Nearing the “End of the Tunnel”
It is April and after all we have been through in the past year due to the COVID-19 crisis, we can finally see the light at the end of the tunnel. The COVID-19 pandemic created a terrible health situation for all people, but things are starting to look up. Indeed, the new coronavirus for some ended, changed or impacted everyone’s way of life on so many levels. With or without sleep apnea, if you managed to avoid getting sick or survived it you are blessed and have plenty to be grateful for!
We, as sleep apnea sufferers, have so much for which to appreciate CPAP. This is also a fitting time to talk about CPAP from a historical perspective. We are in the fortieth-year anniversary of the invention of the CPAP machine by Dr. Collin Sullivan in Australia.
One of the cornerstones of appreciating our CPAP machines is the fact that we know so much more today about appropriate mask-fitting procedures. Proper knowledge of mask fitting for the new sleep apnea patient that will help an individual become comfortable with their CPAP mask – a major factor in adherence to CPAP therapy.
New patients being armed with information which empowers them to be proactive regarding their own health care course of therapy and sleep apnea journey — another reason to celebrate. Proper knowledge of mask fitting and the new sleep apnea patient that will help an individual become comfortable thus boosting the chances for successful therapy.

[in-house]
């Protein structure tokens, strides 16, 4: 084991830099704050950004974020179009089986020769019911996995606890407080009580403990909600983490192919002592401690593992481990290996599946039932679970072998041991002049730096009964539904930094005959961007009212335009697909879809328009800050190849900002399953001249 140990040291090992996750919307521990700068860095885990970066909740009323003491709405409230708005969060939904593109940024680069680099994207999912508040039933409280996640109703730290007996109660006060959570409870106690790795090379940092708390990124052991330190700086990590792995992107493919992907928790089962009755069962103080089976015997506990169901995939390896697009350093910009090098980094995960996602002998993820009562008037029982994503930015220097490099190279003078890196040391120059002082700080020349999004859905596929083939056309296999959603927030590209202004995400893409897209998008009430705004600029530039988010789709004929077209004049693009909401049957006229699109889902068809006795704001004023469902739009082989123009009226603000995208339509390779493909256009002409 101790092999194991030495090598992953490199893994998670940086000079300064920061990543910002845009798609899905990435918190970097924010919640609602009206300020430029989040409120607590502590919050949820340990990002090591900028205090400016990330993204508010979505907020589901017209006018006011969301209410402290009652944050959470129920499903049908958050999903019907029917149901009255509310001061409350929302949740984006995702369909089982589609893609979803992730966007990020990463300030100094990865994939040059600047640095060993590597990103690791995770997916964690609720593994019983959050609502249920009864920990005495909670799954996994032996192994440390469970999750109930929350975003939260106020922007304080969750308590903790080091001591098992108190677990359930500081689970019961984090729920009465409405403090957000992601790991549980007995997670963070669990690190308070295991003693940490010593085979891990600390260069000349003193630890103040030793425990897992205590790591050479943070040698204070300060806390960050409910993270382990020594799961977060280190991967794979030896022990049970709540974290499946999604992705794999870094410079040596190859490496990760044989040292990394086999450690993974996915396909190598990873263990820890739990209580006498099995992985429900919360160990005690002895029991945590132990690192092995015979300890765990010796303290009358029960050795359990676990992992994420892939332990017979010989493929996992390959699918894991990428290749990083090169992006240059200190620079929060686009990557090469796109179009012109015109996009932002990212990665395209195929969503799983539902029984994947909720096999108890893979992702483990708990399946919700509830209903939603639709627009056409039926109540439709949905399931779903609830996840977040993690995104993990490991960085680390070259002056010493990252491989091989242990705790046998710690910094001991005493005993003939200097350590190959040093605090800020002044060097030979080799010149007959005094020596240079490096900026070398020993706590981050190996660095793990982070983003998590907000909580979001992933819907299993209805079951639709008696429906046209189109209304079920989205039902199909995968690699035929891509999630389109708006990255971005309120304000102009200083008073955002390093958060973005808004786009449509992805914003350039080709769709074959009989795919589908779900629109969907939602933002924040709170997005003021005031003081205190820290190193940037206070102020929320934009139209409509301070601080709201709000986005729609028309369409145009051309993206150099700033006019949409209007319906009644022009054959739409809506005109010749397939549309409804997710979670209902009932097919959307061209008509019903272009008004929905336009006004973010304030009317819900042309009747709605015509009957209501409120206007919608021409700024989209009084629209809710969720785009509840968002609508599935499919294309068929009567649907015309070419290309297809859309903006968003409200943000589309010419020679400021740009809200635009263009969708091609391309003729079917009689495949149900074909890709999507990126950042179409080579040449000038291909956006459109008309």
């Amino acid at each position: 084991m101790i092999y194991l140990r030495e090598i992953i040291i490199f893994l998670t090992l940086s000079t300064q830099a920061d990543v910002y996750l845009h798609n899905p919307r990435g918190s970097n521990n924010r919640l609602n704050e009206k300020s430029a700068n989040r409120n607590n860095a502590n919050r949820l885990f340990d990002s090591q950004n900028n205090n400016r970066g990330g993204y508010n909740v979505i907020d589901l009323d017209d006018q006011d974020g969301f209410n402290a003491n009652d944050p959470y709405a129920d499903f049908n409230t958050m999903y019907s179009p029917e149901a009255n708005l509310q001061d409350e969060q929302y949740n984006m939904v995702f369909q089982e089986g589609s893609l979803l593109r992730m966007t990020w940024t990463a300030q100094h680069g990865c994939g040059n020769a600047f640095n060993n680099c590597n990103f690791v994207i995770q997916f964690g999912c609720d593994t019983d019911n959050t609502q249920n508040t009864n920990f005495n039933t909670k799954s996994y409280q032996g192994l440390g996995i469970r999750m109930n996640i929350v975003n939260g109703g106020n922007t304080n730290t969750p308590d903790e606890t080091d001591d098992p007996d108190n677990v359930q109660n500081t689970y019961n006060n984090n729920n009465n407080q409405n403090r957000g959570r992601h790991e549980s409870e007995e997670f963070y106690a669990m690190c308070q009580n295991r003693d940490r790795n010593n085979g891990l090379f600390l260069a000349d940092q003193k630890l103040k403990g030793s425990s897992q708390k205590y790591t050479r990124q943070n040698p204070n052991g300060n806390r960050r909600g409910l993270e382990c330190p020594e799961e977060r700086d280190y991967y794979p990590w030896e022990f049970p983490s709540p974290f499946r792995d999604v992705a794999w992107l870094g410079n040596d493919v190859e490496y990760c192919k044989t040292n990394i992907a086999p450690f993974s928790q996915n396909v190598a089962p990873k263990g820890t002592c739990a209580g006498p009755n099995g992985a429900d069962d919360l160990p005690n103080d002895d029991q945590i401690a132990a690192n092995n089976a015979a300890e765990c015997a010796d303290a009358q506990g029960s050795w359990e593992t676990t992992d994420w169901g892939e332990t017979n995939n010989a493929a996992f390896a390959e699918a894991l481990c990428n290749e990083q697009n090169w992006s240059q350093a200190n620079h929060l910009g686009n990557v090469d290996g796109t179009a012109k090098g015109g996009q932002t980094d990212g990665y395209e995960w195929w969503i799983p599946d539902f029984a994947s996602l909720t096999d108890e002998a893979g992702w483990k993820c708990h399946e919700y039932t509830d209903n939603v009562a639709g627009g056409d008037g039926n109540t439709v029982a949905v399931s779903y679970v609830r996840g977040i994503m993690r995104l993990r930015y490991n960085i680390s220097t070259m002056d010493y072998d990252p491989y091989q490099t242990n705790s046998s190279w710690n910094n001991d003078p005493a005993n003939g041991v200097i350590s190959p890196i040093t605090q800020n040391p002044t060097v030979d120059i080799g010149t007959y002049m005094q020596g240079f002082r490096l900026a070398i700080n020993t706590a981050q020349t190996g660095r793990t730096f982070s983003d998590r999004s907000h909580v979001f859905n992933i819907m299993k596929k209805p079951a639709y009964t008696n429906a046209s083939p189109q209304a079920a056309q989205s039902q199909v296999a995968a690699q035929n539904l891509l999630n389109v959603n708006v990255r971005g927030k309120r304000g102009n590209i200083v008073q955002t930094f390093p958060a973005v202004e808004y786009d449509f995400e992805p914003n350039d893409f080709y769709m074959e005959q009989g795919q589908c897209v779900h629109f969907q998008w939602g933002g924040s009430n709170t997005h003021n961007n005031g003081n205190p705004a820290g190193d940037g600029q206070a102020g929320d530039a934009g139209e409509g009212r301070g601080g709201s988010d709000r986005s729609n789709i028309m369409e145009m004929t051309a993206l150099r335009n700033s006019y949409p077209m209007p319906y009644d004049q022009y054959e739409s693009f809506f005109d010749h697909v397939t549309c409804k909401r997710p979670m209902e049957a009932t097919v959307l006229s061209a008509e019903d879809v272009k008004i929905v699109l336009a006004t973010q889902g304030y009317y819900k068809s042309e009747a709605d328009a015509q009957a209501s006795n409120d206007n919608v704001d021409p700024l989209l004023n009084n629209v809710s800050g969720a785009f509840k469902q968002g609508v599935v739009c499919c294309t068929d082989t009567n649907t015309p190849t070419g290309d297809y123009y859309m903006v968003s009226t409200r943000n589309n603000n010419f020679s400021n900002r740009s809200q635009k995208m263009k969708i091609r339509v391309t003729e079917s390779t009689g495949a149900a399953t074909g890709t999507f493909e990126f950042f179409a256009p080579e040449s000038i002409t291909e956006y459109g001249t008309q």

Using the CPAP regularly and keeping our machines in good working order is a priority. Thoroughly cleaning my CPAP once a week has been a long-time habit of mine. However, since the COVID-19 crisis, I clean my CPAP every day. It is worth it to be sure that nothing gets a chance to contaminate my machine. I keep it covered while not in use. I try to make sure that when I clean the parts that no one comes in the area as I am in process of cleaning and that nothing from outside can invade the area while the parts are drying.
These simple steps keep the machine in top condition for use and safe from contamination. We all know how uncomfortable the mask can be and what a pain being attached to a machine every night is, but honestly, I would rather the CPAP at night than a ventilator due to illness any day!
So, with new respect and appreciation for your CPAP remember when you go out continue to wear a mask, keep your CPAP and related equipment fresh and clean, self-distance, don’t touch your face, and wash your hands so that you and everyone else will remain safe and healthy!